The US has always staunchly advocated Britain's EU membership. That's why Brexit supporters who thought that Britain's leaving the EU wouldn't affect - or could improve - ties with the US are in for a negative surprise.
Friday was not a good day for the much touted, but steadily loosening, "special relationship" between the United States and Great Britain. Coined by Winston Churchill 70 years ago, the term highlighted the unique ties between the countries. The special bond endured through World War II and the ensuing Cold War and only started showing real signs of strain during the Iraq War. Since then the relationship between the US and UK has remained cool, but both partners have still shared a common philosophy and outlook on key political and economic issues.
But the decision by British voters to exit the European Union has dealt a serious blow to the special ties between Washington and London. A strong and united Europe is a central pillar of US foreign policy. Britain, acting as a kind of natural proxy, always played a crucial role in ensuring European unity and representing common UK-US interests and ideas vis-a-vis the continental Europeans. With Britain leaving the EU, this indirect but important leverage and influence will be gone.
"From that point of view, it's really a historic defeat of American foreign policy," said John Harper, professor of US foreign policy at Johns Hopkins University's School of Advanced International Studies in Bologna. "It's quite a historic moment in a negative sense for American foreign policy."
Contrary to what many Brexit supporters may believe, the UK's exit from the EU will make it less important for the US in both political and economic terms. Economically London will now have to negotiate its own new trade agreements with Washington - a prospect that many in the US have warned will not necessarily be a priority for administrations busy with more pressing affairs.
"Britain will have to get in line and won't be at the front of the line when it comes to negotiating new tariffs and trade deals," said James Davis, dean of the School of Economics and Political Science at St. Gallen University in Switzerland.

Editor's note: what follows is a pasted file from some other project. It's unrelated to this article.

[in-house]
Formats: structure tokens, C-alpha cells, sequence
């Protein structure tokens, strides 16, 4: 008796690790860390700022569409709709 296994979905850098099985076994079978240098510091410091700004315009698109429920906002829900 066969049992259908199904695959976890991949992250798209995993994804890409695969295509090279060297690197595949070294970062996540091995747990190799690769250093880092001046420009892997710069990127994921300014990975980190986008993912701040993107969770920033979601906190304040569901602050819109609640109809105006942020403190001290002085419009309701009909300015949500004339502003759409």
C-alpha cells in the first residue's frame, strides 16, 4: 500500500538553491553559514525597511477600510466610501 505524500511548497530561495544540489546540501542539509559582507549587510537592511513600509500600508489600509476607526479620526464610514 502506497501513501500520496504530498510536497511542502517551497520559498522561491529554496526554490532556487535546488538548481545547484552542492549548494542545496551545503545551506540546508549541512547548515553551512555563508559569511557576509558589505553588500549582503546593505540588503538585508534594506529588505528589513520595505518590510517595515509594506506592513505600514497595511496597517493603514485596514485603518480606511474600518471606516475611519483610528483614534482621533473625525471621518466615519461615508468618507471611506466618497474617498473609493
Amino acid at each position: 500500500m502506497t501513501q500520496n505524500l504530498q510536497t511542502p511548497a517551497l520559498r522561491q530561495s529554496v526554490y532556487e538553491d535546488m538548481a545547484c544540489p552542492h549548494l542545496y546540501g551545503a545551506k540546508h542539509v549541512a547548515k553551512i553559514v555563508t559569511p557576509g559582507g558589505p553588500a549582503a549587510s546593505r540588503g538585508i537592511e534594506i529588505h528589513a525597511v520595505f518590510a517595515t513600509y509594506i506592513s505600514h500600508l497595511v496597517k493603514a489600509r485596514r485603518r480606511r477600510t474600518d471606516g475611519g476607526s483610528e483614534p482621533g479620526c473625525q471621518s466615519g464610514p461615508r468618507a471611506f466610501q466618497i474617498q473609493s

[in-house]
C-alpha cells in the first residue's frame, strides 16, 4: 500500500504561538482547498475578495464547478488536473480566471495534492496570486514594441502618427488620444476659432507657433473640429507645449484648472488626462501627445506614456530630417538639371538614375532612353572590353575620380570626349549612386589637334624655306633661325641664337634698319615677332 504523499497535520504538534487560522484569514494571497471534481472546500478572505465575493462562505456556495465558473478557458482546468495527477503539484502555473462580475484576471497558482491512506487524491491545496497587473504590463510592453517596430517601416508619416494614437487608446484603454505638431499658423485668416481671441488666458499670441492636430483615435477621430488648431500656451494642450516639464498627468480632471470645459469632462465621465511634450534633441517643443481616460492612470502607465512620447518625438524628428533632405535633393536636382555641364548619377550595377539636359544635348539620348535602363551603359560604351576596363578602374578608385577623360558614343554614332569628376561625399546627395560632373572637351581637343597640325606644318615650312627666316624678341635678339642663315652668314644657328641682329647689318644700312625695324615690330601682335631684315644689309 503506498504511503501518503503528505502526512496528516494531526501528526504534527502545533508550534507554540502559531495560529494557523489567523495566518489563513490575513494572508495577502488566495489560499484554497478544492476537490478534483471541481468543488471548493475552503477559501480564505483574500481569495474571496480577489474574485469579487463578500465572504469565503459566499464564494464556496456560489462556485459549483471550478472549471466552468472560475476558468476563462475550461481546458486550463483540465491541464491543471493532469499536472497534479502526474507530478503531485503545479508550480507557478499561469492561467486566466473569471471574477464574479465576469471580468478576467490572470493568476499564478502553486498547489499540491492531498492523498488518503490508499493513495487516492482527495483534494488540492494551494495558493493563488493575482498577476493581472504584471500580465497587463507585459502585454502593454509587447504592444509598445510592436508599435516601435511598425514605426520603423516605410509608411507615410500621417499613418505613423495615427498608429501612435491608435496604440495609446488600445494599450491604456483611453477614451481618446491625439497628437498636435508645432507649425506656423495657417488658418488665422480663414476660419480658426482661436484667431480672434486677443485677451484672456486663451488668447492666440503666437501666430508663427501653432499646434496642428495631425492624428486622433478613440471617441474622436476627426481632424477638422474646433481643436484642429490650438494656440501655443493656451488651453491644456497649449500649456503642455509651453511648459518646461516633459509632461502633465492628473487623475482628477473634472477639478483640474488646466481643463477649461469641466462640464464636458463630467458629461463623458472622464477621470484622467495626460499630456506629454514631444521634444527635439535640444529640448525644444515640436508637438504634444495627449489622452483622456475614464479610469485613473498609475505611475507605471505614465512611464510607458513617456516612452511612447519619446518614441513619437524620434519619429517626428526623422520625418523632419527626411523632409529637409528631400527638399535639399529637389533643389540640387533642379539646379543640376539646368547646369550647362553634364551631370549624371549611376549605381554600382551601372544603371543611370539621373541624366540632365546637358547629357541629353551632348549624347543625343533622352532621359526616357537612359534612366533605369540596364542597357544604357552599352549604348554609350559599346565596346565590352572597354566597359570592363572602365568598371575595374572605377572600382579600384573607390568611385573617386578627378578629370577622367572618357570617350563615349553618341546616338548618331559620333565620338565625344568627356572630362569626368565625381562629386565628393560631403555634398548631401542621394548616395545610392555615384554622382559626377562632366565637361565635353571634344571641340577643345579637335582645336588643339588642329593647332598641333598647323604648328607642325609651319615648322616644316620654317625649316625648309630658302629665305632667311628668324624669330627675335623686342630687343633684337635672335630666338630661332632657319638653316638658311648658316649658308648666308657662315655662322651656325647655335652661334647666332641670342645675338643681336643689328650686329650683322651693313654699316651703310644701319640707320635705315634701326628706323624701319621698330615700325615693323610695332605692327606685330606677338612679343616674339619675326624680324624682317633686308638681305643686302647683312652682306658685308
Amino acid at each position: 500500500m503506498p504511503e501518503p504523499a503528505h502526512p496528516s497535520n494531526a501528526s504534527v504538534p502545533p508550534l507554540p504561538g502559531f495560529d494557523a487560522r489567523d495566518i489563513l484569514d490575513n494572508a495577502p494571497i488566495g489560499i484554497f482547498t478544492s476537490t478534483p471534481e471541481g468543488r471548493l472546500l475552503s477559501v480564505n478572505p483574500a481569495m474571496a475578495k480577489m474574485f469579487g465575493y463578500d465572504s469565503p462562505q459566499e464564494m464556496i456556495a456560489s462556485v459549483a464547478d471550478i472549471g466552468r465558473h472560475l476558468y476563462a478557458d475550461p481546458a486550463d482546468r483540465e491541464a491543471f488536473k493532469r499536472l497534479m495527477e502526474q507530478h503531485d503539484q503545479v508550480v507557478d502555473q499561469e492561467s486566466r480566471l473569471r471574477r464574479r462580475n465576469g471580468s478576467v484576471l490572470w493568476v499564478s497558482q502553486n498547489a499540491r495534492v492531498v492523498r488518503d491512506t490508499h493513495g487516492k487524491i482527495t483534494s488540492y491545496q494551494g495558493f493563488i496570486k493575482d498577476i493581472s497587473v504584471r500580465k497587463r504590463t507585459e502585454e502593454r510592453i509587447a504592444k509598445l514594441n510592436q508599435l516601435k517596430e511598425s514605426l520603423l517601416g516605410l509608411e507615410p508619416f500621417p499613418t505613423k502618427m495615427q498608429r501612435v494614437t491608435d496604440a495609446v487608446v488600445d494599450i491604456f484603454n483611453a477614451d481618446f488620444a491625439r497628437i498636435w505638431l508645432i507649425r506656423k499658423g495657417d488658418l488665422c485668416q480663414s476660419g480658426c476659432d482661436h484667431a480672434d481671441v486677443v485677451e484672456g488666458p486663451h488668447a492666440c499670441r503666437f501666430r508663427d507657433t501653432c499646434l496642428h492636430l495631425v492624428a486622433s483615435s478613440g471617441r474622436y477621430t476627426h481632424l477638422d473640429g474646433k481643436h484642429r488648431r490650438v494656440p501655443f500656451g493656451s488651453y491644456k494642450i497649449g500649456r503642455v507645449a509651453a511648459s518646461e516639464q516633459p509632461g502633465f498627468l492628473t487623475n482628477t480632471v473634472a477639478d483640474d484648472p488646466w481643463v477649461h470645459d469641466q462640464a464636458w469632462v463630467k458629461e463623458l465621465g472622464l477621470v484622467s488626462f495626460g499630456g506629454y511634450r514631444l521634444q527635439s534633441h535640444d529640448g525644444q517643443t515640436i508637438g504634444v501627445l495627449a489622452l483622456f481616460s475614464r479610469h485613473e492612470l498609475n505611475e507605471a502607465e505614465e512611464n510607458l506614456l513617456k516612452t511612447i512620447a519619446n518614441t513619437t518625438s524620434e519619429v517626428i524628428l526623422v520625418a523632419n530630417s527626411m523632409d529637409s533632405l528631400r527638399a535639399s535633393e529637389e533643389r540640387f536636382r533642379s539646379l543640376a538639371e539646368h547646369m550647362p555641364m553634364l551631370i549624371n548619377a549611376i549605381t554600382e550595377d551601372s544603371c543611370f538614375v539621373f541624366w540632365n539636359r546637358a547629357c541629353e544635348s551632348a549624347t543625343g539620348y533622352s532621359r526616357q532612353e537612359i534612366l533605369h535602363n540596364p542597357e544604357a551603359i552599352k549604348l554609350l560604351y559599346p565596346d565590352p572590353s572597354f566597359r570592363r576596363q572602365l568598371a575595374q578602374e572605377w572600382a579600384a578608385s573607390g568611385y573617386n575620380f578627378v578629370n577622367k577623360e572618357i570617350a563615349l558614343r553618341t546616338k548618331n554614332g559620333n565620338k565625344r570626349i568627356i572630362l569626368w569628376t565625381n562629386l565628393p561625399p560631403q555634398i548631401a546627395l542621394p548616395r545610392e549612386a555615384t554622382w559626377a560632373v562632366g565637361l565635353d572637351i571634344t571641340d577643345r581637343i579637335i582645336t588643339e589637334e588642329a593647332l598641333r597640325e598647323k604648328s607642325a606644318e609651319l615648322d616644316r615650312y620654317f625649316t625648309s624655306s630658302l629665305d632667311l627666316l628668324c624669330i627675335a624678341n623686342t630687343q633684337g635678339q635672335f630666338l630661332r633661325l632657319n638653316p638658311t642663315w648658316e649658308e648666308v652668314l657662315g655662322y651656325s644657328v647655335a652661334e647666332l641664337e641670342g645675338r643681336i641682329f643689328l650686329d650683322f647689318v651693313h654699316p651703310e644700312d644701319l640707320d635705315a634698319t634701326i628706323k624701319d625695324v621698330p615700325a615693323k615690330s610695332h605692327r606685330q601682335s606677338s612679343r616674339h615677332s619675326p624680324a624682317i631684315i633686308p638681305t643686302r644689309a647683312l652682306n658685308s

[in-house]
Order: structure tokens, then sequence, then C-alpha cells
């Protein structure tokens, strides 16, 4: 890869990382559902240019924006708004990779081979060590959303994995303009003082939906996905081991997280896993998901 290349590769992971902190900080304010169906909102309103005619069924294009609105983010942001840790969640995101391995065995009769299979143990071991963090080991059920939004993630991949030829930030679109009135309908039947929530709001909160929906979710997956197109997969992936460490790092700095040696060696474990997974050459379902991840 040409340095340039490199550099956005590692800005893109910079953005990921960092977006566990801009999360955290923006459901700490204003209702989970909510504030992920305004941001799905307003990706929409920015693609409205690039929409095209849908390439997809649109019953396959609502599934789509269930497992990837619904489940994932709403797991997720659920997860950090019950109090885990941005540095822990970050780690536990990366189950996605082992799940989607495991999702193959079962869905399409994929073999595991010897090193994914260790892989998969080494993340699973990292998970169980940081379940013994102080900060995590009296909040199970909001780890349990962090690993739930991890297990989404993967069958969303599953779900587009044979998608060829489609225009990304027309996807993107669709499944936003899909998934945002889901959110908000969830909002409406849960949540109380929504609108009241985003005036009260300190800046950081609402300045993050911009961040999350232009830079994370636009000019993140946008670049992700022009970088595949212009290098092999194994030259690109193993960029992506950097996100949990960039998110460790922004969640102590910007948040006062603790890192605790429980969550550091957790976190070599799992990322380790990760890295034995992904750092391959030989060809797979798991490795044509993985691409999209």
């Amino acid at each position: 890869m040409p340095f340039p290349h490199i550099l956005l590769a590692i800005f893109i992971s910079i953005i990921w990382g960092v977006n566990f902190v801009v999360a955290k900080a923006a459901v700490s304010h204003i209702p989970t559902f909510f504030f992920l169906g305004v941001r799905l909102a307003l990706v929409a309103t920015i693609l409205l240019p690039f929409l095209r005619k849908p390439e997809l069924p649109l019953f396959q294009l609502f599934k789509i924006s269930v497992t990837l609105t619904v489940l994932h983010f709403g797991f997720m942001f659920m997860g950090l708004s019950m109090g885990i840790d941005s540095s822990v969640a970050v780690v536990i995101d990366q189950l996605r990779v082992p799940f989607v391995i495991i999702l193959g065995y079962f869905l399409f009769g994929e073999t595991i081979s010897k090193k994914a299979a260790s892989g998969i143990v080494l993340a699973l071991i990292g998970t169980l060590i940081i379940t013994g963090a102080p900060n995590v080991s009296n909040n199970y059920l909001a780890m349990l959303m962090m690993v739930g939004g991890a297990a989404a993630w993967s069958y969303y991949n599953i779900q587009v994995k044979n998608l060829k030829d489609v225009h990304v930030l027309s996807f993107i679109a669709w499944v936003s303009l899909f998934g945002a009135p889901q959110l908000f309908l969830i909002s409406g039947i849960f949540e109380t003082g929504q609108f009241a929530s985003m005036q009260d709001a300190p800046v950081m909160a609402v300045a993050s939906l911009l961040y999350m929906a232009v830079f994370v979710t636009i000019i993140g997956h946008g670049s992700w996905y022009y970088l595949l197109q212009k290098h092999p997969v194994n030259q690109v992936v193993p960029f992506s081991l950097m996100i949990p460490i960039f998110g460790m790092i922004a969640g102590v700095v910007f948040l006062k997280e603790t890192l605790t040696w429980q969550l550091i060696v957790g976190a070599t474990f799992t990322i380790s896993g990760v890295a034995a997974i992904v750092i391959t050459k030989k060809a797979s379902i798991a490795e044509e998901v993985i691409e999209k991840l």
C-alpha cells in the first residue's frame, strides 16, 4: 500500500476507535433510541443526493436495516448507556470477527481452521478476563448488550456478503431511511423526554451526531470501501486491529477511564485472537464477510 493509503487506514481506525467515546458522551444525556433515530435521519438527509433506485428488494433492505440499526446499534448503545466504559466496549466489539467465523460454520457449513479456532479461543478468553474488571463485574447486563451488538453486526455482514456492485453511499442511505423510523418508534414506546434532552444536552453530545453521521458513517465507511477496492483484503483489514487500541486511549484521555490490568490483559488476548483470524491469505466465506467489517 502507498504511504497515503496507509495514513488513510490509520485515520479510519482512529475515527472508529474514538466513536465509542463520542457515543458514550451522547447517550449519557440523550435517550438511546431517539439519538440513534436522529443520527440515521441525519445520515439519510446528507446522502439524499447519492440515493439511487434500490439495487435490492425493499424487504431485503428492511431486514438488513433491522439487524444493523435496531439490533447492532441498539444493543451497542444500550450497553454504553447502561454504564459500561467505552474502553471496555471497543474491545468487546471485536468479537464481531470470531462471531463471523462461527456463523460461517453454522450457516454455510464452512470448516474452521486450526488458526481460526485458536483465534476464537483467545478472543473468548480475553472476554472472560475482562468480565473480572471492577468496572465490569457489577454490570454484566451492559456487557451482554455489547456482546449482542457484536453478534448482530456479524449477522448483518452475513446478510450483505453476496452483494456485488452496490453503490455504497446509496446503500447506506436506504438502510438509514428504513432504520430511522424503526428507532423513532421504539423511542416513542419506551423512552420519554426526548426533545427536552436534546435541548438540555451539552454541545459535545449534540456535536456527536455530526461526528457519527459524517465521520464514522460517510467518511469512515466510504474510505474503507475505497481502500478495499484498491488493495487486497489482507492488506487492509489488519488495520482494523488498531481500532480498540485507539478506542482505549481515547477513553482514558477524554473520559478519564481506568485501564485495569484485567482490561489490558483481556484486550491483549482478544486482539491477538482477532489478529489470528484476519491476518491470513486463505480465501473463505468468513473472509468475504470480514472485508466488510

As far as economic issues are concerned, Davis said, the US is going "to focus first and foremost on relations with the EU. It's a huge market that still dominates trade in a way that a market of 60 million Britons will not."
Brexit voters who thought that their country could get a better deal economically from the US by going it alone than as an EU member are mistaken, Harper said: "The Americans have said clearly, 'Don't expect any favors from us.'"
Germany gains clout
When and if the United States is ready to hammer out new trade agreements with Britain, it will not be a partnership among equals like US-EU trade deals, but between a big player and a small one. "If the people who have voted for Brexit expected that their economic conditions are going to improve, I am afraid they are in for a disappointment," Harper said.
Britain's political clout with the US, which has already suffered from London's decision to stay on the sidelines of many key EU issues, will only decrease following the decision to leave. With Britain out of the EU, it can no longer play its traditional role as a trans-Atlantic voice on the continent. As a consequence, Washington will focus its efforts even more than it has already on the only powerful ally still standing in the EU: Germany.
"I think the US is going to look at Angela Merkel as their only real partner in the EU today," Davis said. "The efforts of France and others on the southern tier to turn the EU into a more protectionist market towards the rest of the world can only be counterbalanced if you have a strong counterweight in Berlin. So I think for the US Angela Merkel becomes even more important."
As Germany will on political and economic issues, NATO will gain in stature for Washington when it comes to security and military matters. Britain, however, will have to get used to playing second fiddle to the European Union in Washington.
After the Brexit the United States will concentrate its political energy not on holding the UK's hand, but on preventing what it now considers the biggest challenge for US foreign policy in Europe: the potential unraveling of the EU should other countries follow Britain's example.
"That is the real nightmare for the United States," Harper said.